I’ve adapted this recipe from the clafoutis auxcerises published in a 1937 French cookbook, Les MénusDétaillés de la Ménagère.

In our laid-back household, we love to eat beach plums in a rustic, French farm-wife kind of way: baked in clafoutis. The most down-home, provincial French versions of this batter pudding call for pits left in for flavor. Conveniently for those of us who like to take the easy path, leaving the fruit whole does contribute complex flavor and deep color; and it just means that we only serve it among friends. On an autumn evening, there’s nothing quite like savoring a foraged treat, kicking back and spitting pits over the porch rail.

  • about a pound of nice ripe beach plums
  • 3 large or 4 small eggs
  • 1 cup whole milk
  • 1 cup unbleached all-purpose flour
  • ½ teaspoon salt
  • 1 shot of rum or brandy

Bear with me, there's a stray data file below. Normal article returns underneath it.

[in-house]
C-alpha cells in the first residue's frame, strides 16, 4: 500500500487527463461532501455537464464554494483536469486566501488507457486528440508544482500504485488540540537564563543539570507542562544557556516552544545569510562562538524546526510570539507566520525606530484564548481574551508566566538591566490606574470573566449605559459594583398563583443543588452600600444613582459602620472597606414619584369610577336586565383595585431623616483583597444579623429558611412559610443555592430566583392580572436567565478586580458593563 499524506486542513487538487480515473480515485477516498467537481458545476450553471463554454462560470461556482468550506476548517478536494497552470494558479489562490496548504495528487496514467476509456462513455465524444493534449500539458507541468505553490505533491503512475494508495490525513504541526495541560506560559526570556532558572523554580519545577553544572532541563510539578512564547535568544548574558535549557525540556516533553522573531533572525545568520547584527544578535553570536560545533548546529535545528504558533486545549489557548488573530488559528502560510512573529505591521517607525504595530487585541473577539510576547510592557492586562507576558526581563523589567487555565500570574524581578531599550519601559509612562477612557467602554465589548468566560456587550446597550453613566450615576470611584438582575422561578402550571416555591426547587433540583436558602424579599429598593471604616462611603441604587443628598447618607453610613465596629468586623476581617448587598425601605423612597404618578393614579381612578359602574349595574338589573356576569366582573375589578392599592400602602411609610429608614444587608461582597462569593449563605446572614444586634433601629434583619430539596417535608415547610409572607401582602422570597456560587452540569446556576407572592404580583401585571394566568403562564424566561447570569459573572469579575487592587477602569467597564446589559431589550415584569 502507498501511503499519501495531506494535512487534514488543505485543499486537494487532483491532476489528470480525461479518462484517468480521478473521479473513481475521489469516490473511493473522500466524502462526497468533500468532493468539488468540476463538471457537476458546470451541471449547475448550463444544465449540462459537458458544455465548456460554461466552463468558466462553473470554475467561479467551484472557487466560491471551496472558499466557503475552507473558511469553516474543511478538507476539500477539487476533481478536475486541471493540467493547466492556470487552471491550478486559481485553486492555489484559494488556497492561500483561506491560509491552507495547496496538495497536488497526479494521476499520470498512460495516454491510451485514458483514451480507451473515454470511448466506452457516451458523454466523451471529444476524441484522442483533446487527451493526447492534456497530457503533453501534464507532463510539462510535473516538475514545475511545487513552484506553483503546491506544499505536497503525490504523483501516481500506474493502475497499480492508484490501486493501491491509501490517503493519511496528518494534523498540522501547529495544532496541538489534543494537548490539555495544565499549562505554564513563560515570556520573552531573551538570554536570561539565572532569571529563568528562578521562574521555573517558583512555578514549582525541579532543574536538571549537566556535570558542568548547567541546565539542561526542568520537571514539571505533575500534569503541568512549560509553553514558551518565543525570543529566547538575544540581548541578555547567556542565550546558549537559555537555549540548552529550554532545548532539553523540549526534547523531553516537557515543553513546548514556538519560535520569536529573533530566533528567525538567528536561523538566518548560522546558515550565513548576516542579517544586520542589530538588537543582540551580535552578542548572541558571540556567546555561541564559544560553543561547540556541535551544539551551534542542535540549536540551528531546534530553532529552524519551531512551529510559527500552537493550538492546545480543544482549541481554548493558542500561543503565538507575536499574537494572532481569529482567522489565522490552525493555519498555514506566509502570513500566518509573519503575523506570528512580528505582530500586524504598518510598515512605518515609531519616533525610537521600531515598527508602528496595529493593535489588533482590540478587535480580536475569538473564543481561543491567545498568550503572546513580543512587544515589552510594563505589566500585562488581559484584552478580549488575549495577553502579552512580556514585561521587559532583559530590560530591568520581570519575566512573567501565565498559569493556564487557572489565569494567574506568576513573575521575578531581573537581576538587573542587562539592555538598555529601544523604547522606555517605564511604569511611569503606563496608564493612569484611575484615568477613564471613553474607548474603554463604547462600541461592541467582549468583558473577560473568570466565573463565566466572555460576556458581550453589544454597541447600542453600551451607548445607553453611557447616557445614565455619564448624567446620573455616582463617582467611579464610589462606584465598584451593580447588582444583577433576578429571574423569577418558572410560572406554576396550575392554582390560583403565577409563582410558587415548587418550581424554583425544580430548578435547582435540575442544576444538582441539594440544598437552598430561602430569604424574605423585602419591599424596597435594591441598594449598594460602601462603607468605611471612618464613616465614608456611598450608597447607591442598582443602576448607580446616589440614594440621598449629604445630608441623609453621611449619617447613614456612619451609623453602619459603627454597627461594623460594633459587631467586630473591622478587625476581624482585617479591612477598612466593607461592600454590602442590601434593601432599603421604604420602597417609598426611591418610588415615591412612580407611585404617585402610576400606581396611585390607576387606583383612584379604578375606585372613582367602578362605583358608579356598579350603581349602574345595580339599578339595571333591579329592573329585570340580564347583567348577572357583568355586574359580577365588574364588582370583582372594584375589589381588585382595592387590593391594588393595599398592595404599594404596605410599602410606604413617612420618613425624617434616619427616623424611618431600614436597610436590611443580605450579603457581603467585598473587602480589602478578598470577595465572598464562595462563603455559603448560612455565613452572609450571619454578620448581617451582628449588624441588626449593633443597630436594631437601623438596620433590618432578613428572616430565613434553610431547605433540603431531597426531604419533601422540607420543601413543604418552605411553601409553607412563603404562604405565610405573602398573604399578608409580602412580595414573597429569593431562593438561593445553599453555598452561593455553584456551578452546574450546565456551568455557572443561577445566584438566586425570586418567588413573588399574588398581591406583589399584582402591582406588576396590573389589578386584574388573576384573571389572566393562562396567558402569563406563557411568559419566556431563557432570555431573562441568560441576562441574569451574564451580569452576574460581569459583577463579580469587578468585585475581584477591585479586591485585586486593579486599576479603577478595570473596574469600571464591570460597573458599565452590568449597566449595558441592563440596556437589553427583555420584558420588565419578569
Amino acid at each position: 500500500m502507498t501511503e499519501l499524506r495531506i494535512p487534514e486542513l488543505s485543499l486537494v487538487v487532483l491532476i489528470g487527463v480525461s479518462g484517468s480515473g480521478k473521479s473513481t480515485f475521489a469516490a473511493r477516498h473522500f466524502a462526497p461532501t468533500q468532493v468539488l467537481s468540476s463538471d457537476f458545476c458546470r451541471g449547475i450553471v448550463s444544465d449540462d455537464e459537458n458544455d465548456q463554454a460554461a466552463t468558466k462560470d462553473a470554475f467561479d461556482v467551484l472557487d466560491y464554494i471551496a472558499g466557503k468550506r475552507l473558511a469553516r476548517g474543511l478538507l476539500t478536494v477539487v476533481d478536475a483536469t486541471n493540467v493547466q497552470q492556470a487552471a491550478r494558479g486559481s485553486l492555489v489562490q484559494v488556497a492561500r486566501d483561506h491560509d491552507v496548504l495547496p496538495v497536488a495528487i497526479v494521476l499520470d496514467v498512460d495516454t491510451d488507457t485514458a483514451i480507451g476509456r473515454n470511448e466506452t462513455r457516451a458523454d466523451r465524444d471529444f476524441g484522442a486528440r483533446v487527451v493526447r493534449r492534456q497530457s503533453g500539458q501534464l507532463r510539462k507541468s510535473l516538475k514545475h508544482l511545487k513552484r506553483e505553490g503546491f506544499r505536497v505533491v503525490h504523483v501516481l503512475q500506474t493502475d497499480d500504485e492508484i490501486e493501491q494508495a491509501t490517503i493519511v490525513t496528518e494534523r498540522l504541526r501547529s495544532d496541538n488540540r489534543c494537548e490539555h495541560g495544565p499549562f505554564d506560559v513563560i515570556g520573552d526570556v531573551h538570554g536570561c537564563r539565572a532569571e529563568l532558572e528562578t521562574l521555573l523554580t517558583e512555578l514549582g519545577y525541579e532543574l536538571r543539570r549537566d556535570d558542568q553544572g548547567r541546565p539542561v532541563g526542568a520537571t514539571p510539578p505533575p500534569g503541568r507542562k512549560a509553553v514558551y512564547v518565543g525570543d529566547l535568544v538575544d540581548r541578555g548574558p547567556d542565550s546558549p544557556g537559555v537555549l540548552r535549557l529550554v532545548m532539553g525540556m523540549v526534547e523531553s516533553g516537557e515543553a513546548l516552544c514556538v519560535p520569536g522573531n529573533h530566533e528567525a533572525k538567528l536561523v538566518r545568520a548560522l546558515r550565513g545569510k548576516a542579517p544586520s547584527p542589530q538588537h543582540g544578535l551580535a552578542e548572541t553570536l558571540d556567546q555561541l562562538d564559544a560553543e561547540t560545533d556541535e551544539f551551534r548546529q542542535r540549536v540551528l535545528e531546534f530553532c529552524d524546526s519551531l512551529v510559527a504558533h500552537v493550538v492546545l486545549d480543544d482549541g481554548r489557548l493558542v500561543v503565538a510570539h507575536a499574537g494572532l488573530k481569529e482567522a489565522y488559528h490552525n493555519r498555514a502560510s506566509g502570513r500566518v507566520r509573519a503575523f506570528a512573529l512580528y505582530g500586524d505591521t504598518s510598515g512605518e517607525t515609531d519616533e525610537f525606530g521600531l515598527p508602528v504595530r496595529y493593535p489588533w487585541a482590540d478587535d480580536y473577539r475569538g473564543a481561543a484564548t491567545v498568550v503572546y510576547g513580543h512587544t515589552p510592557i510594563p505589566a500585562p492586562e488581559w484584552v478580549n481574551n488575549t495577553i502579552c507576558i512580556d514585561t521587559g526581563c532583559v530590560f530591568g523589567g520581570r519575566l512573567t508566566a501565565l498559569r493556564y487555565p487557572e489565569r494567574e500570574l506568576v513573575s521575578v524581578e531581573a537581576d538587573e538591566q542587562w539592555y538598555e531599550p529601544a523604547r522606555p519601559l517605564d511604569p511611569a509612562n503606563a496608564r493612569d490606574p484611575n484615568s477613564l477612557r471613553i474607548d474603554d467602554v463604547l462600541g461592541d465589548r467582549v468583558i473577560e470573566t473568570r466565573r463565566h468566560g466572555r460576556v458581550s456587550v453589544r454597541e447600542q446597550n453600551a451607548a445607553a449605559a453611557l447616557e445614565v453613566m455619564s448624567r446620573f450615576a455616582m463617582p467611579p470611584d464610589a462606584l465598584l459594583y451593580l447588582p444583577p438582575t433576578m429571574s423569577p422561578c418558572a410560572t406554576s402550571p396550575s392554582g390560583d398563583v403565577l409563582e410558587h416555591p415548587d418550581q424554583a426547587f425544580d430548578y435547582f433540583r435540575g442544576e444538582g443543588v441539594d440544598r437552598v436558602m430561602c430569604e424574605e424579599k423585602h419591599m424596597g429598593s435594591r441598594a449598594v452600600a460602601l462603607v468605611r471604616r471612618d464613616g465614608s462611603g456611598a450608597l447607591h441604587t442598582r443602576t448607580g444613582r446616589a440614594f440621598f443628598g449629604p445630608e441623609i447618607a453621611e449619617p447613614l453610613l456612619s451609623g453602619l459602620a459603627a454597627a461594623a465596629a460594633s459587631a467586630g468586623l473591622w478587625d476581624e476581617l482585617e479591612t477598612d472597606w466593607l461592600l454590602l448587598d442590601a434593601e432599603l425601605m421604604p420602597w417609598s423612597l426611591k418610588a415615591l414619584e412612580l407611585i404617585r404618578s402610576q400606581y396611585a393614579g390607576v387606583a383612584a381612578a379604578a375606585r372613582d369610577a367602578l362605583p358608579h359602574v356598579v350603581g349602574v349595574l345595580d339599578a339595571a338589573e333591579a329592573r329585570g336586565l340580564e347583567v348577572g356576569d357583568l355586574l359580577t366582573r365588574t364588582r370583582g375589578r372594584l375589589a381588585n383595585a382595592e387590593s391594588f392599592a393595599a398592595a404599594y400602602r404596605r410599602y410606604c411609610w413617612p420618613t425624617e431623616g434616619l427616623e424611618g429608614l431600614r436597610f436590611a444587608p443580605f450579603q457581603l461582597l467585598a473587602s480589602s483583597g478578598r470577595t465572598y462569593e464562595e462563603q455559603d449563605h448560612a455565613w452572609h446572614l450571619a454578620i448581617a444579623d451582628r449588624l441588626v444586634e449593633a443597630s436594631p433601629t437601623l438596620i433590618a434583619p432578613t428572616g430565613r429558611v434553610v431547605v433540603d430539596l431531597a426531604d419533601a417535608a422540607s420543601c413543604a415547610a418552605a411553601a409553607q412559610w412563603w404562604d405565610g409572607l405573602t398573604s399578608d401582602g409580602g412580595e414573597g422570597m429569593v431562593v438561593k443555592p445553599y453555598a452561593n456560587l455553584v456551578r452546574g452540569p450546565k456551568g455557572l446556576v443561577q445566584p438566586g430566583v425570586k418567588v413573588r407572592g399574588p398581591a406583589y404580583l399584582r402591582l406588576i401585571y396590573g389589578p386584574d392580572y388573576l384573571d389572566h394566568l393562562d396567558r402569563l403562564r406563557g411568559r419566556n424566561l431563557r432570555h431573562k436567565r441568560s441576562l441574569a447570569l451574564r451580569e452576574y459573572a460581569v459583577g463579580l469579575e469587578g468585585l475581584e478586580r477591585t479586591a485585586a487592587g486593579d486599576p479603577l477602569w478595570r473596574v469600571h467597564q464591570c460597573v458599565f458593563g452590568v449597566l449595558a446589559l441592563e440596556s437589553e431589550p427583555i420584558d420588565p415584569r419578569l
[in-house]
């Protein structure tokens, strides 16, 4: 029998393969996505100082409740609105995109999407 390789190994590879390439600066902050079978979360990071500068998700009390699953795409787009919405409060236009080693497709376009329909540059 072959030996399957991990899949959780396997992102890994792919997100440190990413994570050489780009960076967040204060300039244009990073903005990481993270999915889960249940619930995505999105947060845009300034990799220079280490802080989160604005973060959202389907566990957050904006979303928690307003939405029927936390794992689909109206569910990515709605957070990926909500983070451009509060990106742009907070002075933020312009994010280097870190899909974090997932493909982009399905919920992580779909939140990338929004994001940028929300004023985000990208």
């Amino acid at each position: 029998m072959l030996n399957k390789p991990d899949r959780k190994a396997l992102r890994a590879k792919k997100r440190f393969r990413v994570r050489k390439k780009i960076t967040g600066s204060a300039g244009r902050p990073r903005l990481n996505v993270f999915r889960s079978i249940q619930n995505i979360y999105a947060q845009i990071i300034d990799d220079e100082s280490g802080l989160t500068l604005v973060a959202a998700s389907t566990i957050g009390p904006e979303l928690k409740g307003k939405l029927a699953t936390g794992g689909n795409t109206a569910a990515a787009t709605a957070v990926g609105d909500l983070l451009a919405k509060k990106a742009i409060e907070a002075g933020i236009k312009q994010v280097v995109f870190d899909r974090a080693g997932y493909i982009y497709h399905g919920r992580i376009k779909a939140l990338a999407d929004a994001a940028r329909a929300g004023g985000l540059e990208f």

• 2 tablespoons butter
  • ¼-½ cup sugar

Use a whisk to beat the eggs well, then beat in about half the milk. Add the flour all at once and beat until smooth. Add the remainder of the milk, the salt and the rum or brandy. Beat smooth, then let rest while you do the next steps, for about 20 minutes.

Preheat the oven to 375 degrees F. Rinse, dry and pick over the plums, discarding stems. Find a good-sized gratin dish or oval baker—10-12 inches long is about right. Place the butter in the dish and pop it into the oven, which should be almost hot enough by now.

When the butter is melted and sizzling, pull the dish out of the oven and swirl to coat the sides. Add the batter to the hot dish, sprinkle on the beach plums in an even layer (they’ll sink), and scatter the sugar over. Pop it back into the oven and bake about an hour, or until puffed and golden brown.

Serve hot or warm with a sprinkle more sugar if necessary and lashings of cream as good as you can find. If I’m firing on all burners the night before, I’ll culture some cream with yogurt to make a version of crème fraiche that makes all us yokels extra-happy.

Serves 4–6

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Paula Marcoux is a Plymouth food historian and author who reminds you to always get identification help from a trusted source (or a nearby chimp) before sampling wild foods.